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Quintana: The problem was with my breathing, not with my legs

By:
Barry Ryan
Published:
May 22, 2014, 21:24 BST,
Updated:
May 22, 2014, 23:35 BST
Edition:
First Edition Cycling News, Friday, May 23, 2014
Nairo Quintana (Movistar)

Nairo Quintana (Movistar)

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Colombian struggles in Barolo time trial

In vino veritas? Movistar's Nairo Quintana will certainly hope not, but the testing Giro d'Italia time trial through the vineyards of the Langhe suggested that the Colombian’s condition is not of the same vintage that carried him to second place overall at last year’s Tour de France.

The state of Quintana's form has been something of an enigma since the very beginning of this Giro, not least due to the fact that he did not race for over five weeks beforehand, preferring instead to prepare alone at altitude in Colombia.

A similar template served Quintana well last July, of course, but the early signals from the pre-race favourite's camp were not altogether encouraging. The buttock injury he sustained in the mass crash at Montecassino was certainly a pain, but word soon spread that a pollen allergy was of even greater concern.

Although Quintana battled to 13th place in Thursday’s time trial, he conceded 2:41 minutes to his fellow countryman and new maglia rosa Rigoberto Uran, and he now trails the Omega Pharma-QuickStep man by 3:29 in the overall standings.

"It was a long time trial and I tried to hang in there as best I could," Quintana said afterwards. "I wasn't as good as I had hoped. I had some problems with my breathing, not with my legs. I hope to recuperate in the coming days because the hardest days are still to come."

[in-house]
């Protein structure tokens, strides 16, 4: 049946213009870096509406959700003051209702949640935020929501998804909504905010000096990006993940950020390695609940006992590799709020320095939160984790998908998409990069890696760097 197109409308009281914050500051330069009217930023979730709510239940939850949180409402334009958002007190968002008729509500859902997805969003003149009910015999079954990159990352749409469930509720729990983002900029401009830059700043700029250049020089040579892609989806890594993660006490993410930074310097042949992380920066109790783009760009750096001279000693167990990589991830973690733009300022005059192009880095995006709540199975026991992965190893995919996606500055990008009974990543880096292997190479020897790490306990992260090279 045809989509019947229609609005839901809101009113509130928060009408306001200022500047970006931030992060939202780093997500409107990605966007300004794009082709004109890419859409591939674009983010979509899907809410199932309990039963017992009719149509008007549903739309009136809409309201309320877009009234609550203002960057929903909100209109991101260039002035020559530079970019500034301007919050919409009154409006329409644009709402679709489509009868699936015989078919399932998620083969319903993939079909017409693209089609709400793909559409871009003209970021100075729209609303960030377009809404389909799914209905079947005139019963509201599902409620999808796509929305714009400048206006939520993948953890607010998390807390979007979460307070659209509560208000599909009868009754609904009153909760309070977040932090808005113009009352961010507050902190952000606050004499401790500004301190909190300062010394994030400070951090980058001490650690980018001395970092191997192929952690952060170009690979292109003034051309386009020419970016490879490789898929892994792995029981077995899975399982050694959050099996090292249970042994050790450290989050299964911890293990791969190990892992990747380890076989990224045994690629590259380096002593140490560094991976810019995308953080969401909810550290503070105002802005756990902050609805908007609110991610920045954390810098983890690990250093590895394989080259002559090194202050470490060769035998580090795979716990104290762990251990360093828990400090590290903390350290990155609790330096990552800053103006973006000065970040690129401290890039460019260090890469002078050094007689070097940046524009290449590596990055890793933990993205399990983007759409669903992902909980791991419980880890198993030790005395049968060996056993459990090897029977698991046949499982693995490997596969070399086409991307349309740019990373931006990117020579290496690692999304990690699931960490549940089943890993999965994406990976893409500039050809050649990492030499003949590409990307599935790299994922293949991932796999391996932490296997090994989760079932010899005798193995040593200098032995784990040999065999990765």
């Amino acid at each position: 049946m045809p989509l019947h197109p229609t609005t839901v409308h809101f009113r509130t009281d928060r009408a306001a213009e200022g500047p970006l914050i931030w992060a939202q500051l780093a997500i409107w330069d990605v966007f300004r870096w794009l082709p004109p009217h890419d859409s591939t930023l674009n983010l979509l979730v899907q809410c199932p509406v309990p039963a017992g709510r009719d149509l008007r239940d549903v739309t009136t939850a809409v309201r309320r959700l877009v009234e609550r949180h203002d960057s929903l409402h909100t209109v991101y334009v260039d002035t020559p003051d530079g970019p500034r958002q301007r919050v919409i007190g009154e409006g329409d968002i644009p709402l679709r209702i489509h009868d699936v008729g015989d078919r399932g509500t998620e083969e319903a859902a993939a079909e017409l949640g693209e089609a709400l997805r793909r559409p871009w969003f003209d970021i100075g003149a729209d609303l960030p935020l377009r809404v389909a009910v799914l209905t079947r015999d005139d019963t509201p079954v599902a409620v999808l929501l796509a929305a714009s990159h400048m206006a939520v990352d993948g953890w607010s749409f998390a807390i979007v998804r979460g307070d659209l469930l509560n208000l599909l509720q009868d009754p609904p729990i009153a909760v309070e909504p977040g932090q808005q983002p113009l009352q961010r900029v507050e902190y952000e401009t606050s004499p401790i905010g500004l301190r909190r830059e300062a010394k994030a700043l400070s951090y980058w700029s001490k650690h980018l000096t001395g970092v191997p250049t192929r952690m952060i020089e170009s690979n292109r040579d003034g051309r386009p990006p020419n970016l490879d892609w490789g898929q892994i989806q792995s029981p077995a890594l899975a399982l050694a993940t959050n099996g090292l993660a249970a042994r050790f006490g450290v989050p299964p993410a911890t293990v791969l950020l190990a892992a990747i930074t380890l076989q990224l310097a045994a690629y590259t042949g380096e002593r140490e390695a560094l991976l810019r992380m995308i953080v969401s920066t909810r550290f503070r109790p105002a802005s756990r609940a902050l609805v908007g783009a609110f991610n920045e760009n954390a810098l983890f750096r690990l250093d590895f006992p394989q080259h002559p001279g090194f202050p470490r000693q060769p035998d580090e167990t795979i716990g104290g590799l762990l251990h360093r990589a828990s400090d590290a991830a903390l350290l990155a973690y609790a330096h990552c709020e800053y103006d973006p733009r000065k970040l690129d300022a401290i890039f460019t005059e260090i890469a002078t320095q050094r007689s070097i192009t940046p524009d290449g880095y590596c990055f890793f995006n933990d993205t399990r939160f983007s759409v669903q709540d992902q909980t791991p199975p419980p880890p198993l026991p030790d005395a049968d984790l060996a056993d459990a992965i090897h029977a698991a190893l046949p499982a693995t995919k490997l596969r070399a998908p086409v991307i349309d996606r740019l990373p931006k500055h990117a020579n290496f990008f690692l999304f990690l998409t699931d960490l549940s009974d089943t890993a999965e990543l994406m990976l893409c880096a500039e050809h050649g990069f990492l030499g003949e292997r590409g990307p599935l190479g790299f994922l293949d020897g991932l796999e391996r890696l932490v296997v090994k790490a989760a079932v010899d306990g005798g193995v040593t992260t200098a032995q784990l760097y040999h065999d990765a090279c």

The effects of Quintana's efforts on the rolling course were apparent as he slowed to halt afterwards and took a towel and a bidon from his soigneur. Bent over his handlebars, he coughed repeatedly as he was pushed up the hill towards his waiting team car, and he was still spluttering when he was persuaded to turn back around and speak to reporters in an impromptu mixed zone just past the finish line.

After sitting on a small chair and slowly composing himself while a string of camera crews and reporters tightened around him, Quintana eventually nodded that he was ready to face questions on the day's stage. Illness, he said, had severely limited his performance on the road to Barolo.

"I couldn't breath well, it really affected me, and you notice that against your rivals who are in perfect condition," Quintana said. "I am taking some antibiotics at the moment, but I hope I get through it, and I can be at my best for the decisive days - the idea is to still fight for this Giro."

Quintana entered the Giro as the outstanding favourite for overall victory, but he has struggled to make the expected impact thus far. He provided none of the anticipated sparkle on the first mountain stage over the Carpegna to Montecopiolo last weekend and, illness notwithstanding, his performance in the Langhe was some way short of his outing in a similar test at Chorges during last year's Tour.

"Things haven't gone as well as I had hoped so far," Quintana admitted quietly, and with such a large deficit to a fellow climber in Uran, he is aware of the magnitude of the task ahead of him.

The 24-year-old can take heart, however, from the fact that from here on in, the terrain is almost exclusively to his liking. At the weekend, the Giro tackles back to back summit finishes at Oropa and Montecampione, where Quintana will face inevitable if unfortunate comparisons with Marco Pantani's exploits on those climbs.

In the third week, meanwhile, the Gavia, Stelvio and Zoncolan await, as well as a mountain time trial to Monte Grappa. Provided he recovers from his current ailment, Quintana has the potential to paint himself back into the picture on that mighty canvas.

"Now we are going into the mountains and the idea is to try to make up some time," Quintana said. "The hardest part of the Giro is still to come, so let's hope I can recover my health for the final week."

 

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